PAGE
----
Surprising New Risk Factor For Parkinson Disease: Loneliness
On May 3rd, 2023, Surgeon General Vivek Murthy issued an advisory raising an alarm about what he called an “epidemic of loneliness” in the United States.
Now, I am not saying that Vivek Murthy read my book, “How Medicine Works and When It Doesn’t” — released in January and available in bookstores now — where I call attention to the problem of loneliness and its relationship to the exponential rise in deaths of despair in Chapter 11. But, you know, Vivek, if you did, let me know I could use the publicity.
No, of course the idea that loneliness is a public health issue is not new, but I’m glad to see it finally getting attention. At this point, studies have linked loneliness to heart disease, stroke, dementia, and premature death. And now, according to a new study, loneliness may be linked to Parkinson disease.
The UK Biobank is really a treasure trove of data for epidemiologists. I must see 3–4 studies a week coming out of this mega-dataset. This one, appearing in JAMA Neurology this week, caught my eye for its focus specifically on loneliness as a risk factor — something I’m hoping to see more of in the future.
The study examines data from just under 500,000 individuals in the UK who answered a survey including the question “Do you often feel lonely” between 2006 and 2010. 18.4% of people answered yes. Individual’s electronic health record data was then monitored over time to see who would get a new diagnosis code consistent with Parkinson disease. Through 2021, 2,822 people did — that’s just over half a percent.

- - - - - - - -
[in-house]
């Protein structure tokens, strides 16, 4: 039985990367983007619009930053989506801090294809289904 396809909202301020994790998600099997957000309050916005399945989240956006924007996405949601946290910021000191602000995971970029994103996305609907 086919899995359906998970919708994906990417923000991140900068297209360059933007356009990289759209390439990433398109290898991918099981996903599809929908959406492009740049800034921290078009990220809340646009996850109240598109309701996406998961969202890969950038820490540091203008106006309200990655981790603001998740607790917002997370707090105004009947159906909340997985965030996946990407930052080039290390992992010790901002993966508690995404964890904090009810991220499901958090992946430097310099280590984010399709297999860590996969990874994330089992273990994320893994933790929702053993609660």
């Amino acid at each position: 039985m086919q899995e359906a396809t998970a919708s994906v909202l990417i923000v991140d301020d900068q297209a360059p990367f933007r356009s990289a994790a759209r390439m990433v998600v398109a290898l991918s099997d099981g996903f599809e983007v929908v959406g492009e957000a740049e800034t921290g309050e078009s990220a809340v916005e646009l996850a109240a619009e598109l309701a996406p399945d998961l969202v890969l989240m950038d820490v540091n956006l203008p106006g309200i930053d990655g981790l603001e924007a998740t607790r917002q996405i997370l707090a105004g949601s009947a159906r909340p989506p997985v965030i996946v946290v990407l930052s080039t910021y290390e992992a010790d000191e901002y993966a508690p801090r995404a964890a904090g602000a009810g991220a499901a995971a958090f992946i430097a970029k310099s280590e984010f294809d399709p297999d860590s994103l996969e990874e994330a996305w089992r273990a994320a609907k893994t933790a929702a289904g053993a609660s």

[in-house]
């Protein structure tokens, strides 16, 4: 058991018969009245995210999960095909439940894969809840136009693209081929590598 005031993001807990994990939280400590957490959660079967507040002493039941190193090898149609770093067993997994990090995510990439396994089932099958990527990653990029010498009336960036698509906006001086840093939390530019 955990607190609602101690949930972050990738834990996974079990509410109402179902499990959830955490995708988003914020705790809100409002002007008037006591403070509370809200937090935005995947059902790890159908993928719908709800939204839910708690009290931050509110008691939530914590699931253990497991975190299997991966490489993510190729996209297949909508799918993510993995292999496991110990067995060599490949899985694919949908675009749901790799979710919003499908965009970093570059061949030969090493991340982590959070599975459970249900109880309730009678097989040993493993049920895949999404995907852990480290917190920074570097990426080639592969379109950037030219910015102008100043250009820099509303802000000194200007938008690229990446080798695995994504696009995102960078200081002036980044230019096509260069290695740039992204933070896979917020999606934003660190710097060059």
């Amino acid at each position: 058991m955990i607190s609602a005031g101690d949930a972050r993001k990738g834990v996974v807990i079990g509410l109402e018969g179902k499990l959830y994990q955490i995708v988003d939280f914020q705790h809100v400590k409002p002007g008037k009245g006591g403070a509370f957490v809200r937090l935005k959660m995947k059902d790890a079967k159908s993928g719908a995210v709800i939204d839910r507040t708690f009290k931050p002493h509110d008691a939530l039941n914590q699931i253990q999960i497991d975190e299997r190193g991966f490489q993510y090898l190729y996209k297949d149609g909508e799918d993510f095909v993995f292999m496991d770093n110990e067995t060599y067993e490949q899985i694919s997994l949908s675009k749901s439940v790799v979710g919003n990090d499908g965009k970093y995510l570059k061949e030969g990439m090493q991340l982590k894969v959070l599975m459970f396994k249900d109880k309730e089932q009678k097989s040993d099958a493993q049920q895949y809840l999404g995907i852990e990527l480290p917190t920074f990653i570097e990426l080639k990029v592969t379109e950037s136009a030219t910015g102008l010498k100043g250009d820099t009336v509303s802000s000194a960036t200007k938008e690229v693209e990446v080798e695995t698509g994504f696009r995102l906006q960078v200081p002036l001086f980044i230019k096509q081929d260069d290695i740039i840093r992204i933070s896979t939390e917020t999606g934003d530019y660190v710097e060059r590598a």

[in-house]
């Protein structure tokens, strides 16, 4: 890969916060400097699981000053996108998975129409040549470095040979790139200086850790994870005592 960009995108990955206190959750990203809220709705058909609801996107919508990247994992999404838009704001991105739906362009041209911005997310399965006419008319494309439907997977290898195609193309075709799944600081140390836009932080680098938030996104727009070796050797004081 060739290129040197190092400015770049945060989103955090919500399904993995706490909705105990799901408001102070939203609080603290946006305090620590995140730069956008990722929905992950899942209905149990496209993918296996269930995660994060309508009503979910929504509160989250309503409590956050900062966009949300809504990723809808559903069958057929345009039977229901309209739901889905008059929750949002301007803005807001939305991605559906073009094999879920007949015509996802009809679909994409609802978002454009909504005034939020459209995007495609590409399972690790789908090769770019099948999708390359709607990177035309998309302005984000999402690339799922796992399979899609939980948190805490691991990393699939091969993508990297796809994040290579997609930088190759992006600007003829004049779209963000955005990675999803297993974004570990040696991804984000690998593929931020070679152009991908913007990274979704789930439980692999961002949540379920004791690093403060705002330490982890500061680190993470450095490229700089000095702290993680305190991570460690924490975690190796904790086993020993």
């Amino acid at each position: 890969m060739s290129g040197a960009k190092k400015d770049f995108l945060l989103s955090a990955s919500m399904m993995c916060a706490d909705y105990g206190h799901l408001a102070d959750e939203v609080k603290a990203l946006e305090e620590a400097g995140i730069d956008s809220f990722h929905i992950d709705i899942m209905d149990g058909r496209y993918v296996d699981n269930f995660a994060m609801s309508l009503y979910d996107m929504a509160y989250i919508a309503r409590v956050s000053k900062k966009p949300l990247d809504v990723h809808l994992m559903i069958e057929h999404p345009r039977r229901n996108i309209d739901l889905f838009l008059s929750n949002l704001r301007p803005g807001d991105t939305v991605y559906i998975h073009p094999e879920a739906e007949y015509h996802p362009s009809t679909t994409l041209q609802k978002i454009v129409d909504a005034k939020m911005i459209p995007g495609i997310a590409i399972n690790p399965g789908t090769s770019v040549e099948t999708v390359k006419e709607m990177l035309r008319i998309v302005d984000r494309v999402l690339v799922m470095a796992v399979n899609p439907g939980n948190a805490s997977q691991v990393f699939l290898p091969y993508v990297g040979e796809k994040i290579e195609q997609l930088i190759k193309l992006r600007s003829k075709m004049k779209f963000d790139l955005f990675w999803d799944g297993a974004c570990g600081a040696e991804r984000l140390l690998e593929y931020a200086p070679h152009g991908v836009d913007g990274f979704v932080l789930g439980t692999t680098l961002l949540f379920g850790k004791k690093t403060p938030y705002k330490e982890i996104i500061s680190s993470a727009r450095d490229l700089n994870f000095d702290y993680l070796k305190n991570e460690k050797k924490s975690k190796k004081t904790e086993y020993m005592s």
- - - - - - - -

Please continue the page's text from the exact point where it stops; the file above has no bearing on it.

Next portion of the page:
So, now we do the statistics thing. Of the non-lonely folks — 2,273 went on to develop Parkinson disease. Of those that said they often feel lonely — 549 people did. The raw numbers here, to be honest, aren’t that compelling. Lonely people had an absolute risk of Parkinson disease about 0.03% higher than that of non-lonely people. Put another way, you’d need to take over 3000 lonely souls and make them not lonely to prevent one case of Parkinson disease.
Still, the costs of loneliness are not measured exclusively in Parkinson disease — and I would argue that the real risks here come from other sources — alcohol abuse, drug abuse, and suicide.
Nevertheless the weak but significant association with Parkinson disease reminds us that loneliness is a neurologic phenomenon. There is something about social connection that affects our brain in a way that is not just spiritual — it is actually biological.
Of course, people who say they are often lonely are different in other ways from people who report not being lonely. Lonely people, in this dataset, were younger, more likely to be female, less likely to have a college degree, in worse physical health, and engaged in more high-risk health behaviors like smoking.
The authors adjusted for all of these factors, and found that, on the relative scale, lonely people were still about 20–30% more likely to develop Parkinson disease.
So what do we do about this? There is no pill for loneliness — and God help us if there ever is. Recognizing the problem is a good start. But there are some policy things we can do to reduce loneliness. We can invest in public spaces that bring people together — parks, museums, libraries — public transportation. We can deal with tech companies that are so optimized at capturing our attention that we cease to engage with other humans. And, individually, we can just reach out a bit more. We’ve spent the past few pandemic years with our attention focused sharply inward. It’s time to look out again.
A version of this commentary first appeared on Medscape.com.